Back in the distant past that is 2017, I wrote an article for The Miscellany News detailing rumors that Major League Baseball had changed the composition of its baseballs before that year’s World Series. Rumors of alterations to the baseballs had already circulated over the course of the 2017 regular season, as all teams combined hit a whopping 6,105 home runs, surpassing the old record by 412 dingers (USA Today, “Major League Baseball finishes with 6,776 homers, 11% above previous record,” 09.29.2019). However, the controversy really heated up when the Dodgers and Astros faced off for the championship—the two powerhouse lineups slugged 25 homers over their seven-game series, setting multiple World Series long-ball records in the process. Not only did the numbers indicate that something might be different about the balls, but the players thought so too.
Astros pitchers claimed to be able to instantly differentiate between postseason and regular season baseballs while blindfolded, with ace Justin Verlander claiming he completely abandoned throwing his slider—a pitch difficult to grip—due to the slickness of the baseball (Sports Illustrated, “Historic World Series Home Run Rate may be Result of Slicker Baseballs,” 10.29.2017). Either way, the results were enthralling, with that World Series already known as one of the most exciting of all time—something baseball desperately needed with its waning audience. But the year is now 2019, and once again, talk of altered baseballs has entered into this year’s October Classic. But with a new twist.
2019 has been the year of the home run. Teams hit a record 6,776 home runs this year, smashing the old 2017 record by 11 percent, and 2018’s total by a ridiculous 21 percent. Six different teams beat the previous single-season team record of 257 held by the 2017 Yankees, with the Twins leading the way at 307. Home run totals have been steadily increasing over the last few years due to the evolution of hitter’s approaches, but 2019 was quite obviously a statistical anomaly, and people were once again quick to point to the baseballs for an explanation. It is no secret that baseball has been struggling to stay popular, and the league is considering a number of rule changes to try and rectify its boring stereotype. Juicing the baseballs—as they might have for the electrifying 2017 World Series—would logically be something the MLB might consider.
However, MLB commissioner Rob Manfred and the league firmly denied knowingly altering the baseballs, although they had no choice but to concede that something was different, and launched an investigation into the baseballs. In the meantime, the major leagues kept launching home runs. That is, until this year’s playoffs.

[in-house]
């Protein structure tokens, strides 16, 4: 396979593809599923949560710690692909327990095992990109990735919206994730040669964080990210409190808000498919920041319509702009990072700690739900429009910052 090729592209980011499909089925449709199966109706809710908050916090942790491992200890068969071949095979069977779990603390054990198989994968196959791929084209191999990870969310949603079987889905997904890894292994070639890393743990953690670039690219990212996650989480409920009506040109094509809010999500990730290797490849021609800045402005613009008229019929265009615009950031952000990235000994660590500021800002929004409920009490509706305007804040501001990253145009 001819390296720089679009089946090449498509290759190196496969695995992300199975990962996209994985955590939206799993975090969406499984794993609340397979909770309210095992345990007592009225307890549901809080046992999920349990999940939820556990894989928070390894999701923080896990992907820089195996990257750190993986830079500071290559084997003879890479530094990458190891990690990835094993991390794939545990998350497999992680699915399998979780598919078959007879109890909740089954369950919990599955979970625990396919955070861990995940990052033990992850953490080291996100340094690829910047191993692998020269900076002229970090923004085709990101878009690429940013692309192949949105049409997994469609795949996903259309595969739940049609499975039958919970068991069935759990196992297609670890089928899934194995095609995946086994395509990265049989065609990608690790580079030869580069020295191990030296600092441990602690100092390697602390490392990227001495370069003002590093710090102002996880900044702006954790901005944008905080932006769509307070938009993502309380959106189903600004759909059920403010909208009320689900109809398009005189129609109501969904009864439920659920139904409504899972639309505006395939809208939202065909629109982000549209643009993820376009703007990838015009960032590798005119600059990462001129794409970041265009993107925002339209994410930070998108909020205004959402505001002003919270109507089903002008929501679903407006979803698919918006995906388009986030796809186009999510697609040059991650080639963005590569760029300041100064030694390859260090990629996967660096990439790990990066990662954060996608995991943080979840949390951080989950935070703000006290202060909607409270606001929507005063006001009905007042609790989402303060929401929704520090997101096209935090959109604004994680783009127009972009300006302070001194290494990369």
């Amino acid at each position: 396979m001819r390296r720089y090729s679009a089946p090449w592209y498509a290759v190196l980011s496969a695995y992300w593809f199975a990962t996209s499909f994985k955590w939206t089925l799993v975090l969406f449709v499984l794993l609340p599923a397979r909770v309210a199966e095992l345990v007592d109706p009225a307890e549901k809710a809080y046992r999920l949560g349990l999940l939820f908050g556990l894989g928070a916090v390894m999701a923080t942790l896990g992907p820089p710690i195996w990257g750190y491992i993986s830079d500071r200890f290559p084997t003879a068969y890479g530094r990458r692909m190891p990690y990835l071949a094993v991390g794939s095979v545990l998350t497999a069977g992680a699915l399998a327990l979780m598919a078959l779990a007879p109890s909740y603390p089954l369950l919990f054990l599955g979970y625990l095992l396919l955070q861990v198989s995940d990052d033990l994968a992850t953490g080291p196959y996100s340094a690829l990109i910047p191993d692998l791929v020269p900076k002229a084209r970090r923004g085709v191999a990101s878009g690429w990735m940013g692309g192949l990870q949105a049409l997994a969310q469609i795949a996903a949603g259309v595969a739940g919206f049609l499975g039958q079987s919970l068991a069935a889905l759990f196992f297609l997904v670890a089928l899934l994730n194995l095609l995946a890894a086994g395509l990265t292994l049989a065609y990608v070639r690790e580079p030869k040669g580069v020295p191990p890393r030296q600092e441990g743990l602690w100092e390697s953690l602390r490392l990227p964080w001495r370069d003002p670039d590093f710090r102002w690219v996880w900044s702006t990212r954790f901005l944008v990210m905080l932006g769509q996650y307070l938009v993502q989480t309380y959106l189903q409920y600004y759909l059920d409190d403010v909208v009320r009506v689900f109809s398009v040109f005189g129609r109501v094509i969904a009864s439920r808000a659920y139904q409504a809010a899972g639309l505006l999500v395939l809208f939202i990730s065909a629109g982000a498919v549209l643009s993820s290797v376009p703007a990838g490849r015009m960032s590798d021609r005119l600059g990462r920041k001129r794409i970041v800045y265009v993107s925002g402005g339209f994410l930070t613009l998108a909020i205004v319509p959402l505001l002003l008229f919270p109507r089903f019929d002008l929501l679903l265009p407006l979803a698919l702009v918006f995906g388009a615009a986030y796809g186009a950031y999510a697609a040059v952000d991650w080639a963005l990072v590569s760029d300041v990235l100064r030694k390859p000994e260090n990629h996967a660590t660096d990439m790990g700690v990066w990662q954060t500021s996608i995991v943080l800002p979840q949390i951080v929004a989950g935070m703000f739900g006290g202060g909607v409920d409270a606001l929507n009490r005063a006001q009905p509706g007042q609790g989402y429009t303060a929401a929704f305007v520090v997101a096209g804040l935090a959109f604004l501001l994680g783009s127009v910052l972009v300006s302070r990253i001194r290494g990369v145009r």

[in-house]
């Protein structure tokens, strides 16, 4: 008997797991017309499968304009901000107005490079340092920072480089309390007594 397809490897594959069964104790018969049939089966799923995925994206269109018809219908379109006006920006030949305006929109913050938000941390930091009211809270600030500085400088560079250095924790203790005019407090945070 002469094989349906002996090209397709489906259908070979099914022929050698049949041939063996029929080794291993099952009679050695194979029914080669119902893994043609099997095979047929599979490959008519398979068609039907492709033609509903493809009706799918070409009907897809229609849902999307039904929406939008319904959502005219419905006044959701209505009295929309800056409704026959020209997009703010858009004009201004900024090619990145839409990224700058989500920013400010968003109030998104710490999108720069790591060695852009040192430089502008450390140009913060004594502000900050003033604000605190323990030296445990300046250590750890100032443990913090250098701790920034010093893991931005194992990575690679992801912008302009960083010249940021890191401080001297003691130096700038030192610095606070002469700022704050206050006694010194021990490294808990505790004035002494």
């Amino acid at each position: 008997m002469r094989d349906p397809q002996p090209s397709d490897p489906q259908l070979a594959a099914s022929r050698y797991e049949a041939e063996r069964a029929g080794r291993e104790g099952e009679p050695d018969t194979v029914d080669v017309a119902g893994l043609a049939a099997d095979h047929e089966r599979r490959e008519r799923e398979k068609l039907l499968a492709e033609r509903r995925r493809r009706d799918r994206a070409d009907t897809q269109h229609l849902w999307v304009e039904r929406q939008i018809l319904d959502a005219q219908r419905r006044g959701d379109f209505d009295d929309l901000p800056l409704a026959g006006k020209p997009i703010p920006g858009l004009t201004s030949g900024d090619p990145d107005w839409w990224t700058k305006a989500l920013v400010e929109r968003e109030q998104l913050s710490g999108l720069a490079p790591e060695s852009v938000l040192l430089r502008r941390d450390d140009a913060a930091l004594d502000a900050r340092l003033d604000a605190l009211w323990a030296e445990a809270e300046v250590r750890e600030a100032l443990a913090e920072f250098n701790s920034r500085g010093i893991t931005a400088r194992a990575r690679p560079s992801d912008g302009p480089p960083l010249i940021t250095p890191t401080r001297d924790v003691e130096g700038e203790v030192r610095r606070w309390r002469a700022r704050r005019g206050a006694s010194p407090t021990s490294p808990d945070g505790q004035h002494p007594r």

Unsurprisingly, pundits predicted unprecedented home run totals for the 2019 postseason, a continuation of the year’s trend. But they didn’t come. Teams hit about 1.2 home runs per game through the first 50 games of the postseason, down from 1.39 during the regular season (SBNation, “These 8 MLB postseason outs were home runs in the regular season and it’s weird,” 10.15.2019). The Cardinals’ analytics department decided to do their own research, and concluded that the baseballs traveled on average 4.5 feet less than similarly hit balls from the regular season (ESPN, “St. Louis Cardinals claim baseballs are traveling less in postseason,” 10.12.2019). By that logic, approximately eight balls hit so far this postseason that were recorded outs would have resulted in home runs. So what is the difference? Why is Major League Baseball struggling so much to retain the consistency of their ball?
Major League Baseball once again was forced to issue a statement claiming they had absolutely no knowledge of anything different about the baseballs, saying that the balls being used in the postseason were pulled from the same batches used during the normal season, the only difference coming in the form of the postseason stickers on the baseballs.
One would imagine that if the MLB had an influence on which baseballs were used during the postseason, they would decide to stay with the juiced balls for the regular season, promoting explosive action to the biggest audiences. Therefore, I would be inclined to actually believe Rob Manfred and his admission of ignorance from earlier in the year, although I doubt the ball of the 2017 World Series went unplanned.
Either way, an inconsistent baseball means inconsistent games, and in a sport where millions are spent analyzing every little detail for an advantage, teams and fans will likely put pressure on the MLB to sort out the problem of its balls. In the meantime, opposite to that 2017 World Series, this one will play out with only a traditional quantity of home runs.